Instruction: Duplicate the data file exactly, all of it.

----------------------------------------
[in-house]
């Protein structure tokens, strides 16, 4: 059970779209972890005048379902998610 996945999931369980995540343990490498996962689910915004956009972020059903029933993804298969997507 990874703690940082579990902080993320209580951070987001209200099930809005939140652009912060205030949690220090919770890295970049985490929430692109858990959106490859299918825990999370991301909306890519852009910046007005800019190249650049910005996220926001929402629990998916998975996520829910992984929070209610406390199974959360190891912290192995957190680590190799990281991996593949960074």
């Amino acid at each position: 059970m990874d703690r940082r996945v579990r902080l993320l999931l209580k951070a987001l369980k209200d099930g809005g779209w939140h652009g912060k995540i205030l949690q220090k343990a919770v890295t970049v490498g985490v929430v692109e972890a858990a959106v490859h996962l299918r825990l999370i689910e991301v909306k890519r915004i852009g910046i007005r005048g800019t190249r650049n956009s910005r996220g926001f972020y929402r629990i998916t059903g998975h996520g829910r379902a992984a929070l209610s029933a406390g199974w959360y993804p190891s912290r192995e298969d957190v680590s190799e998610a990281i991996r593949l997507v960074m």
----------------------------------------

[in-house]
């Protein structure tokens, strides 16, 4: 059970779209972890005048379902998610 996945999931369980995540343990490498996962689910915004956009972020059903029933993804298969997507 990874703690940082579990902080993320209580951070987001209200099930809005939140652009912060205030949690220090919770890295970049985490929430692109858990959106490859299918825990999370991301909306890519852009910046007005800019190249650049910005996220926001929402629990998916998975996520829910992984929070209610406390199974959360190891912290192995957190680590190799990281991996593949960074």
């Amino acid at each position: 059970m990874d703690r940082r996945v579990r902080l993320l999931l209580k951070a987001l369980k209200d099930g809005g779209w939140h652009g912060k995540i205030l949690q220090k343990a919770v890295t970049v490498g985490v929430v692109e972890a858990a959106v490859h996962l299918r825990l999370i689910e991301v909306k890519r915004i852009g910046i007005r005048g800019t190249r650049n956009s910005r996220g926001f972020y929402r629990i998916t059903g998975h996520g829910r379902a992984a929070l209610s029933a406390g199974w959360y993804p190891s912290r192995e298969d957190v680590s190799e998610a990281i991996r593949l997507v960074m």